NOTE: There are ten high impact educational practices that reportedly increase student success. You can access that list and brief description at https://www.aacu.org/leap/hip.cfm, http://www.uwgb.edu/outreach/highimpact/assets/pdfs/kinzieHO2012.pdf, or watch this short 6-minute video:
For the back-story—the elements that make these high impact practices check out http://us.tamu.edu/Faculty-Administrators/High-Impact-Learning. A summary is provided here:
High impact practices have these elements in common:
1. EFFORTFUL is not a bad thing. In fact, “effortful” stimulates learning and increases retention of that which is learned. “Effortful” is also engaging and focuses attention for an extended period. One of the greatest disservices we can do for students is to reduce the required effort and make things easy.
2. INTERACTIVE strategies provide students with the opportunity and incentive to talk with each other, with faculty, and with staff—and they talk about substantive matters over an extended period of time.
3. By ENGAGING ACROSS DIFFERENCES students have an opportunity to encounter a wide variety of perspectives that stretch their understandings. Developing approaches of “many-sidedness” and pluralism increases the potential for complex problem solving.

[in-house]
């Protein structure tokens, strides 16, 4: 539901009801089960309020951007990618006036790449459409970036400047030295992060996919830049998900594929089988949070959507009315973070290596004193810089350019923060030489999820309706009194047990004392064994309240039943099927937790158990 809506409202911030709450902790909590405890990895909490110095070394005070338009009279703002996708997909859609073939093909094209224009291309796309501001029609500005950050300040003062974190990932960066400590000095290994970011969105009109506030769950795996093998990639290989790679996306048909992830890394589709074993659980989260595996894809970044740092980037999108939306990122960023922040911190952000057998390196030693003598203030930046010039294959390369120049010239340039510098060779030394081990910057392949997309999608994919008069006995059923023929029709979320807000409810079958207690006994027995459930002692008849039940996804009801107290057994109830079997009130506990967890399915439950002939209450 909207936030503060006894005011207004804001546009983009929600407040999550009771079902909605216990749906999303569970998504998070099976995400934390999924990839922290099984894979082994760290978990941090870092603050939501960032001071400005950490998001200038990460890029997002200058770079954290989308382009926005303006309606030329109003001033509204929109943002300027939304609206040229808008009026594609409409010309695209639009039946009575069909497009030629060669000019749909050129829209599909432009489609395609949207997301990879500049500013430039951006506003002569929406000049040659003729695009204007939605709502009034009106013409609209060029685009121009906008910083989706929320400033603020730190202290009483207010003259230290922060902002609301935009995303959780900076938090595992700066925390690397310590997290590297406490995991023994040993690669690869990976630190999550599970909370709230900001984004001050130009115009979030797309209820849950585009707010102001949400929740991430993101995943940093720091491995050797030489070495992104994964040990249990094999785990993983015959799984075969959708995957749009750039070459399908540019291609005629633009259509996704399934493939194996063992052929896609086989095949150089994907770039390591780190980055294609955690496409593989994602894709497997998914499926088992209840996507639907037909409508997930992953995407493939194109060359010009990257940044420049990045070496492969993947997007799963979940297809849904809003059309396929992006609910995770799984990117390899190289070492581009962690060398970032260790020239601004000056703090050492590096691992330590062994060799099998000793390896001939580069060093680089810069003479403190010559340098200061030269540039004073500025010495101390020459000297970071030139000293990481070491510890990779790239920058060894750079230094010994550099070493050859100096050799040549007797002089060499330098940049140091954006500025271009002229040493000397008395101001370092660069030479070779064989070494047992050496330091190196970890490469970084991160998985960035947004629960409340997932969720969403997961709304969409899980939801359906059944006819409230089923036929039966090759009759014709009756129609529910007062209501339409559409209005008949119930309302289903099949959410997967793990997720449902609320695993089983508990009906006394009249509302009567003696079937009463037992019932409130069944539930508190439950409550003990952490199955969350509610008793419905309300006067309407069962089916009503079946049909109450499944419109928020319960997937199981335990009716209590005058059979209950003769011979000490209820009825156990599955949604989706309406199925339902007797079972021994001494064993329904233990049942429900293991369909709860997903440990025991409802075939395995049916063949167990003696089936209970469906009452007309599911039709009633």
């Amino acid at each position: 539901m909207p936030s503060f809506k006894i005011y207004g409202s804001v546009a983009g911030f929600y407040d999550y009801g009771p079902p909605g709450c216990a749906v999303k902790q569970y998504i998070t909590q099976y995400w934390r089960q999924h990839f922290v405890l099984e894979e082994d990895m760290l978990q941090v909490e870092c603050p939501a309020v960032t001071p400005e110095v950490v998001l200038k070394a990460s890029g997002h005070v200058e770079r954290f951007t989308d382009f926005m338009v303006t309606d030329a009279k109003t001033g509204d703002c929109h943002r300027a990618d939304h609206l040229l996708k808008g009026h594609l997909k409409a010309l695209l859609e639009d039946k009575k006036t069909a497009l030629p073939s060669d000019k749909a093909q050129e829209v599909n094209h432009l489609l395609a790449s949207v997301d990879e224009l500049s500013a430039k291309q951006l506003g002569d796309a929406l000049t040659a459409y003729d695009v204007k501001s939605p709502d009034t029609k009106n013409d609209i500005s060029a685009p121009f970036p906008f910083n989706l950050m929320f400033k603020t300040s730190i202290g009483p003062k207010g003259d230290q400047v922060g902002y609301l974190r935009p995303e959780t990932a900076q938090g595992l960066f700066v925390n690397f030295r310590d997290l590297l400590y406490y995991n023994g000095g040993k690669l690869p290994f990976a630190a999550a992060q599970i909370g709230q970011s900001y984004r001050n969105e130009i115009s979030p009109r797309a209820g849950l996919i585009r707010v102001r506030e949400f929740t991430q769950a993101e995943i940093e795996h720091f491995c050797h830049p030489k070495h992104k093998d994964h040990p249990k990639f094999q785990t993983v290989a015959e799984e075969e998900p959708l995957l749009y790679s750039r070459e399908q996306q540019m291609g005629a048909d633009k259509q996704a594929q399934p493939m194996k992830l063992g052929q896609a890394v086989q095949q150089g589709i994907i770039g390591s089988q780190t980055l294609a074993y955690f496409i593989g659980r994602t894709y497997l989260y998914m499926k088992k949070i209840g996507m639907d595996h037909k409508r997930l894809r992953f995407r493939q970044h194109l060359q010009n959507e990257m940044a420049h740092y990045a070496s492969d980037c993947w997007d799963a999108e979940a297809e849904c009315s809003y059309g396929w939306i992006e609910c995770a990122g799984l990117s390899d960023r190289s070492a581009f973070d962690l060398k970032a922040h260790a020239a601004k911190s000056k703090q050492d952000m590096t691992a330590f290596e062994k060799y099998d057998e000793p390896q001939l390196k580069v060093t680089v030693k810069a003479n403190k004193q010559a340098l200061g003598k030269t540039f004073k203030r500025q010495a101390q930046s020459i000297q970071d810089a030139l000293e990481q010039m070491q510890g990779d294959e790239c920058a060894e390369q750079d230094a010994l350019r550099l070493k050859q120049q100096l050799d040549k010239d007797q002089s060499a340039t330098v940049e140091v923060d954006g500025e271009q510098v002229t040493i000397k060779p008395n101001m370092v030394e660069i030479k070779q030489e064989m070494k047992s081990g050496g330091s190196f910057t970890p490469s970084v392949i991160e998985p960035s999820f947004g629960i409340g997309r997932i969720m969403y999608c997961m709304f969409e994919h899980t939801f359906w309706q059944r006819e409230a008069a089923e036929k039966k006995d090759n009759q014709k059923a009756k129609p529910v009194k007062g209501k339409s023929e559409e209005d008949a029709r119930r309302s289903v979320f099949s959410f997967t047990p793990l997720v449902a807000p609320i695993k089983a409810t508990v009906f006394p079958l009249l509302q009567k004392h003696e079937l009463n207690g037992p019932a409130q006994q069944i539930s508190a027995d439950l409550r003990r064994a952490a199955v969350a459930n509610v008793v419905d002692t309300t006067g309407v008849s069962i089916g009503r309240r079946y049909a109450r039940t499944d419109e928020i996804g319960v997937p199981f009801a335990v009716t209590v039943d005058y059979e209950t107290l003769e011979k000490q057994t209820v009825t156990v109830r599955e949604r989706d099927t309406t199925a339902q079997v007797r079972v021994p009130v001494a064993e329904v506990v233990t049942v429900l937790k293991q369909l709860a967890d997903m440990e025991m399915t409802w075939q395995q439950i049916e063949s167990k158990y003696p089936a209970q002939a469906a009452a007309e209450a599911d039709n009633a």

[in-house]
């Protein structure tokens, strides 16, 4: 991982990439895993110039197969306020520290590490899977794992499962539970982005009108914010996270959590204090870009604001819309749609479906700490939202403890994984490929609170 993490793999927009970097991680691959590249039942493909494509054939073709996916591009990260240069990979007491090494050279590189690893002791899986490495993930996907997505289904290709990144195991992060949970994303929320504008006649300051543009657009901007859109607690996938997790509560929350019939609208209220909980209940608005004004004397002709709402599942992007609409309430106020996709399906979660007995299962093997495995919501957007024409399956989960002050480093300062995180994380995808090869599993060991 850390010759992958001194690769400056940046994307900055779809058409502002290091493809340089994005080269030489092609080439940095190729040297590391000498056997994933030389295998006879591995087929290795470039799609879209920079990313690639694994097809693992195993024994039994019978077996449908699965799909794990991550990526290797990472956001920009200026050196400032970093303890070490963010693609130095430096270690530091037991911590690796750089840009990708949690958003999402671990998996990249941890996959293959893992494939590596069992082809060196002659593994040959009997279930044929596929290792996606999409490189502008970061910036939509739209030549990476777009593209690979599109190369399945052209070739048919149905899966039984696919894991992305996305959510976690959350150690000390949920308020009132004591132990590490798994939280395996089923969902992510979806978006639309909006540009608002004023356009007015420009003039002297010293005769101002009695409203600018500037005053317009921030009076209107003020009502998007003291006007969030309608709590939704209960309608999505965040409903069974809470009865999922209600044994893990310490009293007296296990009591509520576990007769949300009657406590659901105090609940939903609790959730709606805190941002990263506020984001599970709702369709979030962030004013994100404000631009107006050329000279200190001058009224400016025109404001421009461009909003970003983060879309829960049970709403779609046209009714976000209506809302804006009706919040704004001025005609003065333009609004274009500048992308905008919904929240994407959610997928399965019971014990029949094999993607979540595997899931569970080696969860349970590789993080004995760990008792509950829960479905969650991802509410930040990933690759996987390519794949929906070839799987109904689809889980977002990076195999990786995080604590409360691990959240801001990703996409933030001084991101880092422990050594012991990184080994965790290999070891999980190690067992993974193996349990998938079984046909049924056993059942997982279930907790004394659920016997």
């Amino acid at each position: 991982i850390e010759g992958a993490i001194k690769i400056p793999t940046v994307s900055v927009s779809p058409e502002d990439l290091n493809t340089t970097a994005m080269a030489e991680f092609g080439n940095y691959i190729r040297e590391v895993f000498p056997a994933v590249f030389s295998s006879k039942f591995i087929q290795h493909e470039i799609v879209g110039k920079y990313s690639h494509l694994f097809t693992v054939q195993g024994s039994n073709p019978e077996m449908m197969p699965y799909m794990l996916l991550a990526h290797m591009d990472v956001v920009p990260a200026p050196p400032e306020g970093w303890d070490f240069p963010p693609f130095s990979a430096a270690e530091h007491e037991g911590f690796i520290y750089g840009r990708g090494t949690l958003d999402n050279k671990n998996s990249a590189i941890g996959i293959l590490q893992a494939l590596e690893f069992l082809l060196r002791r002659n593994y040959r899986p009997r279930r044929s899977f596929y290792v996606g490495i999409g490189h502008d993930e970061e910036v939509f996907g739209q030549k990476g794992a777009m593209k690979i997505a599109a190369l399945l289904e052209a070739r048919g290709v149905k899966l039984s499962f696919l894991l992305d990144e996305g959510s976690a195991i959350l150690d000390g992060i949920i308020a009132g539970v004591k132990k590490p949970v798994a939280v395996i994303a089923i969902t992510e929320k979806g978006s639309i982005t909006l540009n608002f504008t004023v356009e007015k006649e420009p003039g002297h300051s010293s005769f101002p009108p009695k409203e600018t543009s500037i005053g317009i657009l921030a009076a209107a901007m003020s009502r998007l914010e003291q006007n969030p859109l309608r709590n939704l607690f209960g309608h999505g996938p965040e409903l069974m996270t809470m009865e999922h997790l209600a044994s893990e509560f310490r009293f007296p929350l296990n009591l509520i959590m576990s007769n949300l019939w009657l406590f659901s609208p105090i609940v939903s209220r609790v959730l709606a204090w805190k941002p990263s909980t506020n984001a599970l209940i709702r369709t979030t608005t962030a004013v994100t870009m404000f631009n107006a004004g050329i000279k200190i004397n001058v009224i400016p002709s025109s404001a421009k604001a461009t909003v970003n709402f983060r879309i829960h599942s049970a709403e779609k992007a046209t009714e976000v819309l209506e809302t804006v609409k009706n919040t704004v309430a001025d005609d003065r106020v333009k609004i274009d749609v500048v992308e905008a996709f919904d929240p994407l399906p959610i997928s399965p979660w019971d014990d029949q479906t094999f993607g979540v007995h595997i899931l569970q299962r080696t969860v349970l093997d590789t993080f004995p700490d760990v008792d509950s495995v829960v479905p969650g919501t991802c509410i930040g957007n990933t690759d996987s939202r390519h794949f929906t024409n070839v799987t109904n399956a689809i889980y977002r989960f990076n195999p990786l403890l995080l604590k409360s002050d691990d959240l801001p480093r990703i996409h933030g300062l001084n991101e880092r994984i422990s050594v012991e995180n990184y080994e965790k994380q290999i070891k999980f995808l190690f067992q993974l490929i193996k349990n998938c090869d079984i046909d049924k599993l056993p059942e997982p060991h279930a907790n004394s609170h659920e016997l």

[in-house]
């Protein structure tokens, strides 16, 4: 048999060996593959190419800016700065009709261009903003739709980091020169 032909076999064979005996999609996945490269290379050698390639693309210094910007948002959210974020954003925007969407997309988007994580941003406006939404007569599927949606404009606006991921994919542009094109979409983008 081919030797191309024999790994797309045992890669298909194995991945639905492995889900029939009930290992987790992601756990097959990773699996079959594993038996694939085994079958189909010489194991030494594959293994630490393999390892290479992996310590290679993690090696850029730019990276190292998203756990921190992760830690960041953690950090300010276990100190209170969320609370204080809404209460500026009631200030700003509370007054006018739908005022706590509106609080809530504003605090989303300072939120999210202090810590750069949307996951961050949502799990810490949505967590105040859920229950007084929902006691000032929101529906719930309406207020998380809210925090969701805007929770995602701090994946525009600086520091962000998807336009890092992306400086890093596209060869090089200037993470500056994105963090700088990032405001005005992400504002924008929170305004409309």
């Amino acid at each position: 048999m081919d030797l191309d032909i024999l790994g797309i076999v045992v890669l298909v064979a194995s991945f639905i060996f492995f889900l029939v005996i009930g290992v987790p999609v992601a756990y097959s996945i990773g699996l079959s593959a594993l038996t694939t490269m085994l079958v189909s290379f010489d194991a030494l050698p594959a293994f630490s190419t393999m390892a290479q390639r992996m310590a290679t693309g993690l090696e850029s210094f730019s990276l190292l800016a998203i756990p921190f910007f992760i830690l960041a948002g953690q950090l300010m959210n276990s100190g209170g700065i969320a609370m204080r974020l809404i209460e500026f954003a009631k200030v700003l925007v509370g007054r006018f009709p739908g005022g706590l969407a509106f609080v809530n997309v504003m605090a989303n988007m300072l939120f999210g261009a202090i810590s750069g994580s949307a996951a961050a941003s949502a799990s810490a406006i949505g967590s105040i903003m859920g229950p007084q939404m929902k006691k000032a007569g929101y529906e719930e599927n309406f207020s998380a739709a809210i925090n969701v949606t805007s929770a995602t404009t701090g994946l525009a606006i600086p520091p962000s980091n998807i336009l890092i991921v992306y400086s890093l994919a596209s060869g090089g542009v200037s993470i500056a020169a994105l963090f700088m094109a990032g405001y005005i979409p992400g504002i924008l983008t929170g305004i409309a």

4. When students receive formal and informal RICH FEEDBACK that is timely and meaningful, they can adjust their practices in real time. Think how effective quick feedback is in the gaming world! It is motivating and increases learning rapidly.
5. Providing opportunities to try out learning in NEW SITUATIONS is a way of playing “concept attainment.” (More information about this strategy can found here and here). Students take what they learn and apply it in new ways and in new situations.
6. Students also have an opportunity to REFLECT on what they are learning and the people they are becoming. They have the foil of stimulating learning situations to hone their own thoughts and conceptualizations.
Once you are familiar with these qualities you can assess the efficacy of practices you might be integrating in your program design and others you might be weaving into individual courses through assignments and teaching methods.
My top three picks for classroom teaching strategies that have these qualities built right in are: (1) cooperative learning, (2) the inquiry-based learning family (i.e. case-based, project-based, scenario-based, and problem-based learning), and (3) undergraduate research.
For more information on these, and to brainstorm ways in which these can be used in your courses, please contact the GMCTE.